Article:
Our biggest customer was the Centers for Disease Control and Prevention (CDC), and one of their pet projects was to find ways to increase the use of bike helmets. Smart people at CDC (Jeff Sachs) reasoned that if we could demonstrate to each state government that they could save money by enacting laws that required the use of bike helmets by everyone, they would do it, and the CDC would have succeeded in their mission, by preventing some terrible head injuries. It turns out that bike helmets are really effective at that, and that biking without a helmet is a good way to get a terrible head injury (although apparently scientists argue about the relative risk associated with bike helmet disuse, relative risk being a concept that I still cannot fully understand).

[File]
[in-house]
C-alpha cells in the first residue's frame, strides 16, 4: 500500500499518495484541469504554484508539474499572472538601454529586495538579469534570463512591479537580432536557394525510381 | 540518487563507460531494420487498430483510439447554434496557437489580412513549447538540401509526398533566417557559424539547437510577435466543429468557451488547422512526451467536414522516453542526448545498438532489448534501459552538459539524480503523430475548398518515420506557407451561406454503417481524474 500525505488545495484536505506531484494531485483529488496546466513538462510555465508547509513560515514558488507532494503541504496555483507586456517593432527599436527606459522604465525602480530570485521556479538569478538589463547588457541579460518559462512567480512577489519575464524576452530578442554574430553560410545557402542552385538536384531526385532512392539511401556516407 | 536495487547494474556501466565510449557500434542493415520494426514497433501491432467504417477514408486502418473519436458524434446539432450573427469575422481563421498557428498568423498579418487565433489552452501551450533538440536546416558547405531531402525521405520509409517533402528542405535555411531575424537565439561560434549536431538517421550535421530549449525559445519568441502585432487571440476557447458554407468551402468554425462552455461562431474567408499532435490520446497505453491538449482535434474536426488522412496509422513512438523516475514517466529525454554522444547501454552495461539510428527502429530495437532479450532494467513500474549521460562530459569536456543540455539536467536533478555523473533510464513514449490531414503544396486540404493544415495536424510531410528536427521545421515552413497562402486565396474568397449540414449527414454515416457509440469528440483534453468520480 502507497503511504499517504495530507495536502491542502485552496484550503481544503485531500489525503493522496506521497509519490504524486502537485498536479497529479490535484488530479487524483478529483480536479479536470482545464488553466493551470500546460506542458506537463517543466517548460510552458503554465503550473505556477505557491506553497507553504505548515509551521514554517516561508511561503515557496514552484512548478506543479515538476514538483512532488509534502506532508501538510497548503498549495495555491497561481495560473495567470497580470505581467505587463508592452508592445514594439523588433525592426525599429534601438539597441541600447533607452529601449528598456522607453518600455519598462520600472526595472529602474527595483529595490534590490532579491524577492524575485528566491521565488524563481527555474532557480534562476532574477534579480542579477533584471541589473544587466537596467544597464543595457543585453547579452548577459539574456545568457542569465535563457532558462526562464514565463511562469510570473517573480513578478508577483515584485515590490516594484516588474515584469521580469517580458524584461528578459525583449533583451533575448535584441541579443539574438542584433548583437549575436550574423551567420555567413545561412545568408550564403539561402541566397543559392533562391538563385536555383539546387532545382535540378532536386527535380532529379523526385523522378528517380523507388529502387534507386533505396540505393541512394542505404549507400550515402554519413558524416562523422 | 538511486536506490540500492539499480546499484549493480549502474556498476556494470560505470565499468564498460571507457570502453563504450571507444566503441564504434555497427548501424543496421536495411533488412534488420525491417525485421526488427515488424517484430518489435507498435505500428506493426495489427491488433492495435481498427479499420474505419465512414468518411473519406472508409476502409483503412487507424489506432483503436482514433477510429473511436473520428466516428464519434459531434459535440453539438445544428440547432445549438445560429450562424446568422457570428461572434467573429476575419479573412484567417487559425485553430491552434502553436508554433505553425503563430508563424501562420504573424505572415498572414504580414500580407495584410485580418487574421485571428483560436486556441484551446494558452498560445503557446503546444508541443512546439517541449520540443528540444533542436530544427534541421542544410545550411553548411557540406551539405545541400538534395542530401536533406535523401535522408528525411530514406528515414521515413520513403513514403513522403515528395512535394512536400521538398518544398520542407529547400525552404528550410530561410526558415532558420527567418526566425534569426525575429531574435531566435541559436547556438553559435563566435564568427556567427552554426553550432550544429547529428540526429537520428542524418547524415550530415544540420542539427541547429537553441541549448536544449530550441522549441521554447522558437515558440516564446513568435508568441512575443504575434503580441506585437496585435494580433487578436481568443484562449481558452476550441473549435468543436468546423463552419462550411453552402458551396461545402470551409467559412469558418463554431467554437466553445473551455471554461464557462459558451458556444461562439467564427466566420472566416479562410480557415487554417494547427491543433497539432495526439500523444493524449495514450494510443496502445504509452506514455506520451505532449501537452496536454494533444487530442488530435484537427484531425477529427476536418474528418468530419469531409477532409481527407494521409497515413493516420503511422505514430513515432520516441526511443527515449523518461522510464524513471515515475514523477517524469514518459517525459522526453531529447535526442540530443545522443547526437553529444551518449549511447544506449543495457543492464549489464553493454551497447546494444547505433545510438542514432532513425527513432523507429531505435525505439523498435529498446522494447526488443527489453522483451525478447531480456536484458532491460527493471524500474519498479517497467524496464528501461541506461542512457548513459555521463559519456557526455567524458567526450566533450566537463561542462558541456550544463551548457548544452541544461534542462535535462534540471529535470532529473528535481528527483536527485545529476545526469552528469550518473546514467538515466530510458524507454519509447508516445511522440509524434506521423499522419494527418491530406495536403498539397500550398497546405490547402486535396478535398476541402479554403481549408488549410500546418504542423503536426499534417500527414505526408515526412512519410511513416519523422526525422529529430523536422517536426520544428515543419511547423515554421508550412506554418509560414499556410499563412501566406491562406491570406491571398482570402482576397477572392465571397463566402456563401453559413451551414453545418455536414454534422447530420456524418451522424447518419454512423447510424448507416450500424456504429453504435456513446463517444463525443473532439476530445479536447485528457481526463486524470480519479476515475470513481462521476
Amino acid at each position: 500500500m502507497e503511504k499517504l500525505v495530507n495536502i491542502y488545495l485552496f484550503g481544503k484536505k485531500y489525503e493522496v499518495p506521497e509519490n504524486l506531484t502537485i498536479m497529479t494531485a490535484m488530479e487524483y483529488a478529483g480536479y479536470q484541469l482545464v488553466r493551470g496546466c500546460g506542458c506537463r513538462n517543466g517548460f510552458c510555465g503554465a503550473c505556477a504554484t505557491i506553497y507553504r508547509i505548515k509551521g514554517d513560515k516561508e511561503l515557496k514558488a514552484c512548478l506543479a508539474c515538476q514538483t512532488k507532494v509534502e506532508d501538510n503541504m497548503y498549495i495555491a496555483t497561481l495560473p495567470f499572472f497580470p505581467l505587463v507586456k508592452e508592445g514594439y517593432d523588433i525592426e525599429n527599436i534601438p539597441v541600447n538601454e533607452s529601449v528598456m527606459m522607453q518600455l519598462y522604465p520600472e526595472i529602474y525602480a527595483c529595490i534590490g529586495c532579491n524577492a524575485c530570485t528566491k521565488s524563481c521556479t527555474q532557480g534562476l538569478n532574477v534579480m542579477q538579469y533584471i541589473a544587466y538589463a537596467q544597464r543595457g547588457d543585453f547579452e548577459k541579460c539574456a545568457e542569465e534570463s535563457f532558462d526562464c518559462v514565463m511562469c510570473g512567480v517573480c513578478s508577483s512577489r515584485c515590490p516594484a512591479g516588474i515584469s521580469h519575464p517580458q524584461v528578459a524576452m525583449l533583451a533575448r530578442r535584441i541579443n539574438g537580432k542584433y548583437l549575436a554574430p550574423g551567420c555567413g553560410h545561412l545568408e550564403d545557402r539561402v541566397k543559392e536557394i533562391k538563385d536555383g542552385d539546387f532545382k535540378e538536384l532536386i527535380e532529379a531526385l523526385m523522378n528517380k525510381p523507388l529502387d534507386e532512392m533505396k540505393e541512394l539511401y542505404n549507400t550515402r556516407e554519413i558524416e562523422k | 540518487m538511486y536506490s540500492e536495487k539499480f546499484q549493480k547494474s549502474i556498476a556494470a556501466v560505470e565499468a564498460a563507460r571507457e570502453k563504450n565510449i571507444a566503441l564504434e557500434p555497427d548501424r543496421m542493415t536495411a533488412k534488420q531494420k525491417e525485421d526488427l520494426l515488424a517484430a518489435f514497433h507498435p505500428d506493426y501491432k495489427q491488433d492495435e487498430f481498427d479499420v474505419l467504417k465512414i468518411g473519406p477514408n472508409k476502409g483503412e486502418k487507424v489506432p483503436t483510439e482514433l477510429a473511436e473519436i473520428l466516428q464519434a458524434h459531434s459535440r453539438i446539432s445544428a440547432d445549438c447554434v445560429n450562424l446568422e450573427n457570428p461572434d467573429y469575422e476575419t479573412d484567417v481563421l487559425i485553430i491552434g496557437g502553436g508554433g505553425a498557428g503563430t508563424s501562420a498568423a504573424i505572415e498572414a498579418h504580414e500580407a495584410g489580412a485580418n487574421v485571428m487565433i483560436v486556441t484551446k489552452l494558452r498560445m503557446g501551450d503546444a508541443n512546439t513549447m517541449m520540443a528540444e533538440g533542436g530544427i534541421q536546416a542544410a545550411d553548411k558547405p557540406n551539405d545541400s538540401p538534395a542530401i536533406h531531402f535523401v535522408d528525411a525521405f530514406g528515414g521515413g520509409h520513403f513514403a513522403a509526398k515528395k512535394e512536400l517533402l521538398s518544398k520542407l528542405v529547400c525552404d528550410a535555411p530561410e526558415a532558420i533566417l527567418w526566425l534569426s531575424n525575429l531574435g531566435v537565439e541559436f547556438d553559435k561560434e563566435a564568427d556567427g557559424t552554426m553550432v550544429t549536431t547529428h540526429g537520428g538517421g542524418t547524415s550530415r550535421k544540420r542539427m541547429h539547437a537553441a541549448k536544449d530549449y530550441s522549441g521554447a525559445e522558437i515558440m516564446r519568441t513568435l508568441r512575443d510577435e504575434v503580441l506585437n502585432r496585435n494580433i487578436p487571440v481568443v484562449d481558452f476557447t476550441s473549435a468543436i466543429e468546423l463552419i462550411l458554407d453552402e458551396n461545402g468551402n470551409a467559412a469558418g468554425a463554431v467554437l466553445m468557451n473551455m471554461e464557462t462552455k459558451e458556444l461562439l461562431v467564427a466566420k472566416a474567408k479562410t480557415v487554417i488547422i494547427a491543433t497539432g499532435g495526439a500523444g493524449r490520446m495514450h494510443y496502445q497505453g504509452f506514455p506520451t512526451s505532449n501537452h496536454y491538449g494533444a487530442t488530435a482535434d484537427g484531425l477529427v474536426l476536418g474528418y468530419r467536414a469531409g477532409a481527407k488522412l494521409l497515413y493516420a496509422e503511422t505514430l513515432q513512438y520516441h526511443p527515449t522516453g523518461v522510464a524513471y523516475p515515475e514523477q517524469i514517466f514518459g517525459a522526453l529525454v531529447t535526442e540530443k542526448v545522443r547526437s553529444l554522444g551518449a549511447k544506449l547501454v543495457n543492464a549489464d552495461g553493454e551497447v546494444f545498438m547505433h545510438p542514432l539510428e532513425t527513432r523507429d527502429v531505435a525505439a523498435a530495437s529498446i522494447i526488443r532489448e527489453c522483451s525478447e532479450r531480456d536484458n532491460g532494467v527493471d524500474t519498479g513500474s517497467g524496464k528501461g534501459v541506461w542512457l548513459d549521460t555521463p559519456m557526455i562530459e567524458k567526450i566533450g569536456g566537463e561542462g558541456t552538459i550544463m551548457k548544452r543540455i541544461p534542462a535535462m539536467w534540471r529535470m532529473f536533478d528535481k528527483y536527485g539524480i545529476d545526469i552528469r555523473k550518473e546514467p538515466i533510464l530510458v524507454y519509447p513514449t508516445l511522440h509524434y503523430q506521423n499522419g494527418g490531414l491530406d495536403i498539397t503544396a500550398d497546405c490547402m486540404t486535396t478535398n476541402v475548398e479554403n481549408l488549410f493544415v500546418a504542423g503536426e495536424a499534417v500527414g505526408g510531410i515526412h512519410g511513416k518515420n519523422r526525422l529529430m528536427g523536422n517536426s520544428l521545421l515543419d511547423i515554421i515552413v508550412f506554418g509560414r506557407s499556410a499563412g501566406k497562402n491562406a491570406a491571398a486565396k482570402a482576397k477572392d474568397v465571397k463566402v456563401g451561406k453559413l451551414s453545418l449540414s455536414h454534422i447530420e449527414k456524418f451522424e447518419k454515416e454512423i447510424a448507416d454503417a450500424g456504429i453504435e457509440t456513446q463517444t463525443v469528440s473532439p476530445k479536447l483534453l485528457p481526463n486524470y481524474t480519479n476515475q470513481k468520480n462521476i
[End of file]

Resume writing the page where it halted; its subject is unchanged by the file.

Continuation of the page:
|A bike helmet. You should wear one if you ride a bike.|
|It's a stout metal rod with a short |
leash at the end. You attach it
to your seat post. Keeps the dog
right where you see this one, safely
away from the bike and running
alongside. It works.
So Kim and I decided that our dog Phoebe needs more exercise, and that a way to do that was to increase the intensity rather than the amount/time of exercise she gets. How? Strap her to a bike and run her.
We get a bike, and a device to lash Phoebe safely to it, which keeps her from getting tangled up in the wheels, chain, etc. Off we go.
Phoebe was a little skittish on our first test ride, but she got with it much quicker than I thought she would. She didn't pull the bike over like I thought she might. I think she'll do better tomorrow morning when she has a lot more energy.
I also got a bike helmet. We both thought that after all the pain of building PICARD, if I did this without a helmet, God would see and be unable to resist the irony of having me go down head first, survive the ED, and then spend the rest of my life wrecked with a terrible head injury. I'm wearing it. Every ride.